Tokyo-based robotics startup Telexistence has announced it will deploy AI-powered robots to restock shelves at hundreds of FamilyMart convenience stores in Japan.
Starting this month, Telexistence will install its TX SCARA model at 300 FamilyMart stores, validating its AI-based ‘robot-as-a-service’ solution for grocery retailers, before bringing the autonomous machines to additional FamilyMart locations, as well as other major convenience store chains, in the coming years.
TX SCARA has been developed specifically to restock refrigerated shelves with bottles and cans. According to Telexistence, the solution can be in operation 24/7, replenishing shelves at a pace of up to 1,000 bottles and cans per day.
The robot runs on a track and includes multiple cameras to scan each shelf, using an AI system from Nvidia, known as ‘GORDON’, to identify drinks that are running low and plan a path to restock them.
The AI system can reportedly successfully restock beverages automatically more than 98% of the time.
however, should the AI encounter issues, due to miscalculation or external factors such as an item falling or being out of place, remotely located Telexistence employees using VR glasses can take control of the robot to correct issues across stores.
What’s more, TX SCARA’s cloud system maintains a database of product sales based on the name, date, time and number of items stocked by the robots during operation. This allows the AI to prioritise which items to restock first based on past sales data.
FamilyMart, which runs 16,000 of Japan’s 56,000 convenience stores, said it made the investment in TX SCARA in an effort to free up staff to tackle more complex tasks, such as interacting with customers.
Tomohiro Kano, general manager of store development and railway and corporate franchisee, FamilyMart, said: “The introduction of Telexistence robots into FamilyMart stores will eliminate the need for store employees to replenish beverages in refrigerators, and the newly created time can be reallocated to customer service and shop floor enhancement, leading to higher quality store operations.”
The initiative forms part of Telexistence’s aim of improving simple labour workflows with robots, which is based on a collaboration with Nvidia and Microsoft Japan.
Specifically, Nvidia GPU-accelerated Jetson edge AI technologies are embedded in hardware originally developed by Telexistence to provide AI and remote control of robots via Microsoft’s Azure platform.
“Currently, the greatest limiting factor for any industry, in any nation, is human resources,” said Jin Tomioka, CEO of Telexistence.
“Especially in developed countries like Japan, the shortage of human labour is rapidly becoming apparent in the retail and logistics industries, which support human life in society.
“We are promoting large-scale production and social implementation of our robots for industries other than factory automation, industries that function as the infrastructure for daily life in society.”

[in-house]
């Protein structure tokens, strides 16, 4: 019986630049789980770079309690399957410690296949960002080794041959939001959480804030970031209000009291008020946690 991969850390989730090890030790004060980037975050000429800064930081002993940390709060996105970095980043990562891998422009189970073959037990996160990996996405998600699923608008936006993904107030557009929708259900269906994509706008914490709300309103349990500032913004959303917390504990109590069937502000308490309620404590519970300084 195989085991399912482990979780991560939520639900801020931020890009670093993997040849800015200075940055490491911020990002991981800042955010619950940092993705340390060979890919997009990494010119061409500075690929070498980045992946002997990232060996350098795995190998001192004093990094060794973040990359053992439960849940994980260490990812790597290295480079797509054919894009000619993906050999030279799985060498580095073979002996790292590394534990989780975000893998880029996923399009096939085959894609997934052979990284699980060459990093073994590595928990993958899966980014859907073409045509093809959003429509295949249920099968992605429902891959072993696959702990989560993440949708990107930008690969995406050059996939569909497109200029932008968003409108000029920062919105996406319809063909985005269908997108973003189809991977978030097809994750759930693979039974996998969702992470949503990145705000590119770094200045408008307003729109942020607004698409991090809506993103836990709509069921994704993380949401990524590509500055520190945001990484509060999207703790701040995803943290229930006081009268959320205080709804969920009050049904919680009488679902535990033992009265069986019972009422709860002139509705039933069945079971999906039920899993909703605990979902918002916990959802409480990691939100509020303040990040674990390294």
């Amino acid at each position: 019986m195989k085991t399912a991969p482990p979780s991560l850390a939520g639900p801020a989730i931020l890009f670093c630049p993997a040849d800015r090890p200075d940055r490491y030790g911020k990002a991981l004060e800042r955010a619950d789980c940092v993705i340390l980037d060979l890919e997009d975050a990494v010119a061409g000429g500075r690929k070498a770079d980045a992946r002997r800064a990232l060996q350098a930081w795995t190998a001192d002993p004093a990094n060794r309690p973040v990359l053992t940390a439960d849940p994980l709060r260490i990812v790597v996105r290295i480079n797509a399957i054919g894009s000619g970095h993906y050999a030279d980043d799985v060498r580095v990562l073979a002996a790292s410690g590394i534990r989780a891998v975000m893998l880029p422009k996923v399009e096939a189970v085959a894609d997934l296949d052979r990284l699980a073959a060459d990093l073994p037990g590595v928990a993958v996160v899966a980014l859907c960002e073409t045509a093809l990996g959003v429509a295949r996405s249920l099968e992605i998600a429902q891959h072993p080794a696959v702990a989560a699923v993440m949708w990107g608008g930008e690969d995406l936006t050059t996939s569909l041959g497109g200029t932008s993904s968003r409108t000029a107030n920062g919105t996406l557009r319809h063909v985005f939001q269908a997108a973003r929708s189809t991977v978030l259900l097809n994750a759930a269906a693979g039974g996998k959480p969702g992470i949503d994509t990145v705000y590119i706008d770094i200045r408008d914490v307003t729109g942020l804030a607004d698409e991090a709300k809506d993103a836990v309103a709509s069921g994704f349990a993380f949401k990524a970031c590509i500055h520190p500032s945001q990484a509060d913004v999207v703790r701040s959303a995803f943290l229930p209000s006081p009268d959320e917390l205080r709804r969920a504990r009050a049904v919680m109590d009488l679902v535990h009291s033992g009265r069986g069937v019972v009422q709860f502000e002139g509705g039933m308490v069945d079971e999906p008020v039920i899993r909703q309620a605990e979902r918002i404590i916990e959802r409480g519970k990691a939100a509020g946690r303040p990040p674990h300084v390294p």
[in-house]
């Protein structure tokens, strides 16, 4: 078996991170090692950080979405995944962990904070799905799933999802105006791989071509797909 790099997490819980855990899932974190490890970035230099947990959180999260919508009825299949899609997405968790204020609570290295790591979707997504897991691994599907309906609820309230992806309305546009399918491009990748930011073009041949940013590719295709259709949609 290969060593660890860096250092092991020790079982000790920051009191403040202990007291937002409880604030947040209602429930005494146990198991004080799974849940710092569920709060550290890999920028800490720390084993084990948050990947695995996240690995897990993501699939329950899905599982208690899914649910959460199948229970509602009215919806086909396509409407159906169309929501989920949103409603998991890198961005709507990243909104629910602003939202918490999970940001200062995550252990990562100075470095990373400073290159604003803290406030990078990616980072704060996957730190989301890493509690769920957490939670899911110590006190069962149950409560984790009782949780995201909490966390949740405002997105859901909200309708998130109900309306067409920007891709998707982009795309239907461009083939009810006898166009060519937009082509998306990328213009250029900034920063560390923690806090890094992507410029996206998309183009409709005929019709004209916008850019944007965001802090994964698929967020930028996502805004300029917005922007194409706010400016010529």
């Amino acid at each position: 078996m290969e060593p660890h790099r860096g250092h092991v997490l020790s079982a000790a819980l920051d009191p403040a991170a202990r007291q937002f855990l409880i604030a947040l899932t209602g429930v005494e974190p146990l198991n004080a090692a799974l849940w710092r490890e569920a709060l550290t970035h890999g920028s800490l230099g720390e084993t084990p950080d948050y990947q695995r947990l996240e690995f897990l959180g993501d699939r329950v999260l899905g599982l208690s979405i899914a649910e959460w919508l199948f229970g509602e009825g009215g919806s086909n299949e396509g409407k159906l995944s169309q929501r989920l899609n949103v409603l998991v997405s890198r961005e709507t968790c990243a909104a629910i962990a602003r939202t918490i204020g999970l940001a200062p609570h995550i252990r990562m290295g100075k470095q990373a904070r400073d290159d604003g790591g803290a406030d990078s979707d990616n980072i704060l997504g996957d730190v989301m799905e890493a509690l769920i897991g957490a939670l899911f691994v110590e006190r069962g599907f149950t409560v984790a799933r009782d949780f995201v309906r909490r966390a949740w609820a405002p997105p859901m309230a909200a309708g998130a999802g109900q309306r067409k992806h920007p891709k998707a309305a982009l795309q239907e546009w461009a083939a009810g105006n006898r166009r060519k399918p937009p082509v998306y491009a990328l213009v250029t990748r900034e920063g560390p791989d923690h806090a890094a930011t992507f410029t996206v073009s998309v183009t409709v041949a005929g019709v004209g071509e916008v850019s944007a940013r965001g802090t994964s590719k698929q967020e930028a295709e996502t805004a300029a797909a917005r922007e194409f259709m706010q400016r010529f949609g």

According to Telexistence, each TX SCARA robot can reportedly replace one to three hours of human work every day at a single store.
What’s more, the company plans to expand to convenience stores in the USA, and is reportedly also developing AI-based systems for warehouse logistics with robots that sort and pick packages.
R&I analysis: how the technology behind TX SCARA works
TX SCARA has multiple AI models under the hood. An object-detection model identifies the types of drinks in a store to determine which one belongs on which shelf. It’s combined with another model that helps detect the movement of the robot’s arm, so it can pick up a drink and accurately place it on the shelf between other products. A third is for anomaly detection: recognising if a drink has fallen over or off the shelf. One more detects which drinks are running low in each display area.
The Telexistence team used custom pre-trained neural networks as their base models, adding synthetic and annotated real-world data to fine-tune the neural networks for their application. Using a simulation environment to create more than 80,000 synthetic images helped the team augment their dataset so the robot could learn to detect drinks in any colour, texture or lighting environment.
For AI model training, the team relied on an NVIDIA DGX Station. The robot itself uses two Nvidia Jetson embedded modules: the NVIDIA Jetson AGX Xavier for AI processing at the edge, and the Nvidia Jetson TX2 module to transmit video streaming data.
On the software side, the team uses the Nvidia JetPack SDK for edge AI and the Nvidia TensorRT SDK for high-performance inference.
“Without TensorRT, our models wouldn’t run fast enough to detect objects in the store efficiently,” says Pavel Savkin, chief robotics automation officer at Telexistence.
Telexistence further optimised its AI models using half-precision (FP16) instead of single-precision floating-point format (FP32).